Baker Ciro Scognamillo has created a new classic Neapolitan cake, the ‘fiocco di neve’. We take a bite.
“Every 300 years a cake is born,” says Ciro Scognamillo, chef-proprietor of Neapolitan bakery Pasticceria Poppella and inventor of the fiocco di neve (snowflake), a delicious confection taking the city by (snow)storm. Since arriving here at 10.00, and despite his suggestion to the contrary, a cake has been born at least every minute – I’ve seen to the demise of three of them myself.
It’s nearly lunchtime on a sunny Friday in Rione Sanità, a lively neighbourhood even by Naples’ standards. As I sway, cake-filled, in my chair, Scognamillo tells me his story. He’s the son and grandson of bakers, and grew up on the same streets on which his grandfather Raffaele (nickname: Papele) and grandmother Giuseppina (aka Puppnella) once pushed their bread cart. People would cry, “Puppnella… Papele…” These names eventually became one: “Poppella”. When, decades later, their grandson started out on his own, this is what he called his bakery.
Neapolitans have a healthy respect for tradition, especially in culinary matters. There is a right way of doing something and a million wrong ways. This absolutist approach is rarely questioned, not least because it is born from such rich gastronomic heritage. But it sometimes makes Italian cuisine, however revered, feel like a closed book.
In Naples, bakers stand on the sugary shoulders of giants. This city was home to the creators of sfogliatella, a flaky shell-shaped pastry, and babà, a local “correction”, as Scognamillo puts it, of the rum-soaked French cake. Both have been sating sweet teeth for centuries. With such stalwarts, Neapolitan bakers can be forgiven for being conservative.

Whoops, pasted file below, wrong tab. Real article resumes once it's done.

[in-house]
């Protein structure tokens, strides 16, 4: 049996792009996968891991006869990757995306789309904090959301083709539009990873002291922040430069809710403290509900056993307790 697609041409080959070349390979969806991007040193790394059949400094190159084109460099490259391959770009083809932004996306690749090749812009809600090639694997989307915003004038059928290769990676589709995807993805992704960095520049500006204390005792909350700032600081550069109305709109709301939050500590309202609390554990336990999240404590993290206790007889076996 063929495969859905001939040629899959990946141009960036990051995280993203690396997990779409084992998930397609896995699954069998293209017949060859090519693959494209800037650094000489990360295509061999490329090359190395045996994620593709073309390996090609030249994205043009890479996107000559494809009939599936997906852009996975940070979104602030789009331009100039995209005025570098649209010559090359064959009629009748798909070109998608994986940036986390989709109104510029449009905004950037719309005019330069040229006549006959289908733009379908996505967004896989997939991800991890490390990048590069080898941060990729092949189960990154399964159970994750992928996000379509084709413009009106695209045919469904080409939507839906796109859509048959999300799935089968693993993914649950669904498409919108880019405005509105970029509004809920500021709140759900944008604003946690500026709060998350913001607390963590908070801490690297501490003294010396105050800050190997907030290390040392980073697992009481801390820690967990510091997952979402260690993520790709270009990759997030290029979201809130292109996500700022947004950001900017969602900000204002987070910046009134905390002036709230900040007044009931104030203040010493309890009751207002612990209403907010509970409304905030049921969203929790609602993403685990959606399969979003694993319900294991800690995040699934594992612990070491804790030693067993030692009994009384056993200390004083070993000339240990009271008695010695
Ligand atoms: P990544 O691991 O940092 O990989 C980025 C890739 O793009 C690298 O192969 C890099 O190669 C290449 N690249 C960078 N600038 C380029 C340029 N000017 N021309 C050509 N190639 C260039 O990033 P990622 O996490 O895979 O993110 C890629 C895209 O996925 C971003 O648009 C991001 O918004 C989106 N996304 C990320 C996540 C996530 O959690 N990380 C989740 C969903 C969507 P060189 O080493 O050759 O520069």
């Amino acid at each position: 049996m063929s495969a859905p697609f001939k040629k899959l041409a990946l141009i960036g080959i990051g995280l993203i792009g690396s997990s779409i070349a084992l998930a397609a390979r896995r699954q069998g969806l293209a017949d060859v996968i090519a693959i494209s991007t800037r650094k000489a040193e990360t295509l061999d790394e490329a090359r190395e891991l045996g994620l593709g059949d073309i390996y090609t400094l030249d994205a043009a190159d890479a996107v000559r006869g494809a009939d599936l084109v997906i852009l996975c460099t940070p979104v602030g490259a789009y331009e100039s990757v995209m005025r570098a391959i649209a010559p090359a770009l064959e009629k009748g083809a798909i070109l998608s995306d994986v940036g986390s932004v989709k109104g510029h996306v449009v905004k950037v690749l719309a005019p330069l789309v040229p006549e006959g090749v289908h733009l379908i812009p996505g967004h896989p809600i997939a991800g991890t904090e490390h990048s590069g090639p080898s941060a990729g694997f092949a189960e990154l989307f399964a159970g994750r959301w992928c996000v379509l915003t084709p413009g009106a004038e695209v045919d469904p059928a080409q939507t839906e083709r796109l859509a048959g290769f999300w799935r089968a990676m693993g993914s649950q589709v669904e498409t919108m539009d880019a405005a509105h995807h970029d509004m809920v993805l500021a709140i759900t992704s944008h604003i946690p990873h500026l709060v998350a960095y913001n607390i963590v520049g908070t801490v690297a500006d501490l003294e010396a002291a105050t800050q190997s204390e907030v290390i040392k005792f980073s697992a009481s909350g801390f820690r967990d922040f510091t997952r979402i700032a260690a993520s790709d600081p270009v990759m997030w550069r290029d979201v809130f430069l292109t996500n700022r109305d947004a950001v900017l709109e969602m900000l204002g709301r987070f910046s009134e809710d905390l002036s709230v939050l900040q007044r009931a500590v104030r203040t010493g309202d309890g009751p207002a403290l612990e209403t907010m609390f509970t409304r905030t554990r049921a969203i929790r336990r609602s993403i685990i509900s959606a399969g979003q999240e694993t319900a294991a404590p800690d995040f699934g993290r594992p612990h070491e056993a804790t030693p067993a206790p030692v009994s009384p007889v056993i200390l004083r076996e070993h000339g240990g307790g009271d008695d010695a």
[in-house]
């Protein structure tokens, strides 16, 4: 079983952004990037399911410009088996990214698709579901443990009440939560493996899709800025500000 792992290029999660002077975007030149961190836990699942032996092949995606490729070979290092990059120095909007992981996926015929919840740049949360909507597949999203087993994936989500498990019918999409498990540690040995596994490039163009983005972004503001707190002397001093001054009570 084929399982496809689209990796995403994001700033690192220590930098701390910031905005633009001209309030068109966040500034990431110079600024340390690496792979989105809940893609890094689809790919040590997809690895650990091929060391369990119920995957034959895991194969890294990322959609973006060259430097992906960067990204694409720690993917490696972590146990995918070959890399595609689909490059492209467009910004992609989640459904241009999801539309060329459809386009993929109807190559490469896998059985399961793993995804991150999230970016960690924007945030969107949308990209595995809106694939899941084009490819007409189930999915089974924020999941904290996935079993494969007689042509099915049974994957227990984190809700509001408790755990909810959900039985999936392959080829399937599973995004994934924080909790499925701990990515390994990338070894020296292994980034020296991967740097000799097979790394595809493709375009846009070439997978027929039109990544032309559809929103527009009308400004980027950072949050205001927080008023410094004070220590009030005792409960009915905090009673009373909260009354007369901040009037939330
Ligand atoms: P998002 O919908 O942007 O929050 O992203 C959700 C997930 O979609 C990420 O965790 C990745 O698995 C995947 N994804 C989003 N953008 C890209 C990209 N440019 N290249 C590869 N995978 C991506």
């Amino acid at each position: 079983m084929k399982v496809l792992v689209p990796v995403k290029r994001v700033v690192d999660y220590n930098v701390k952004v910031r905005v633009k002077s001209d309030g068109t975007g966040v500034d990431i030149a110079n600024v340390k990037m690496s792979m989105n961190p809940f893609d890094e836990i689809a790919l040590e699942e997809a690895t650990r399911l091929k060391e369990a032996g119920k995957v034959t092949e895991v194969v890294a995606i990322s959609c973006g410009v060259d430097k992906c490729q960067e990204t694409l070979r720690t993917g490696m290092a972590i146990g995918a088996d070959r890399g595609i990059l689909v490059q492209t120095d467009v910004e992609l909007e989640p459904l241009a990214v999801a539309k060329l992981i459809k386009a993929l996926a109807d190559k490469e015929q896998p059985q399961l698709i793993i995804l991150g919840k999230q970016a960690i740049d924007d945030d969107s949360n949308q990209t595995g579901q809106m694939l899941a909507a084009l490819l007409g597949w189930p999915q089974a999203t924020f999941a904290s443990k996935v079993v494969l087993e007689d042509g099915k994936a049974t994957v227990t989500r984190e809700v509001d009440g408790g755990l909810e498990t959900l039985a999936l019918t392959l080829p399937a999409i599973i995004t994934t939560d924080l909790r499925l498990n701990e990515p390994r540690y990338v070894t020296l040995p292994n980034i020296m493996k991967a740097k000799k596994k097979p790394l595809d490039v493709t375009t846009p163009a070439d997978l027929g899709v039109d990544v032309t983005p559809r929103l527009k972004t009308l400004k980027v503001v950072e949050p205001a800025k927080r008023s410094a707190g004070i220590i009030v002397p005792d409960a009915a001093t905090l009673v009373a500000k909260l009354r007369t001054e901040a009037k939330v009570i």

Nevertheless, Scognamillo began experimenting in his small, white-tiled kitchen on Via Arena della Sanità. Eventually his research gave birth to a light-as-air brioche filled with marmoreal sweet ricotta. It was christened il fiocco di neve.
He had his cake but no one to eat it. After traipsing around Naples like a rusty plough, failing to shift snowflakes, Scognamillo gave some to a friend organising an event for children. A few weeks later, the same friend asked if he had any more. Just months after that, when he opened his bakery one Sunday morning, there was a queue around the block.
Today his confectionery empire stretches down a street whose pavement is guarded by striped Poppella stanchions. Every two minutes people stop the baker to smile, embrace, seek assurances. But it’s not all hugs and kisses: with great success comes great envy. Those early queues contained not just punters but scheming rivals. Soon, knockoff fiocchi began appearing all over town. His jaw clenches. What did he do? I ask, with trepidation. “I did what any respectable businessman would… trademarked the name.” And did they stop? “They started calling them ‘clouds’.” Imitation is the highest form of flattery, I whimper back.
Still, originality has cachet: on his phone, Scognamillo has pictures of himself with former Roma football captain Francesco Totti and the patron saint of Naples, Diego Maradona. Inside, on the wall, there is one of Italy’s president Sergio Mattarella visiting Poppella: “When he ate a fiocco, he grasped my arm.”
After the presidential squeeze of approval, what other heights can one baker scale? “I want to invent more,” says Scognamillo. “I have an idea; people might like it, it might sell – but it’ll never be the same as the fiocco.” Wiping the remains of a fourth from my face, I beg for more information. What is it, the new cake? “Don’t make me tell,” he says, the fire of a million melted snowflakes in his eyes.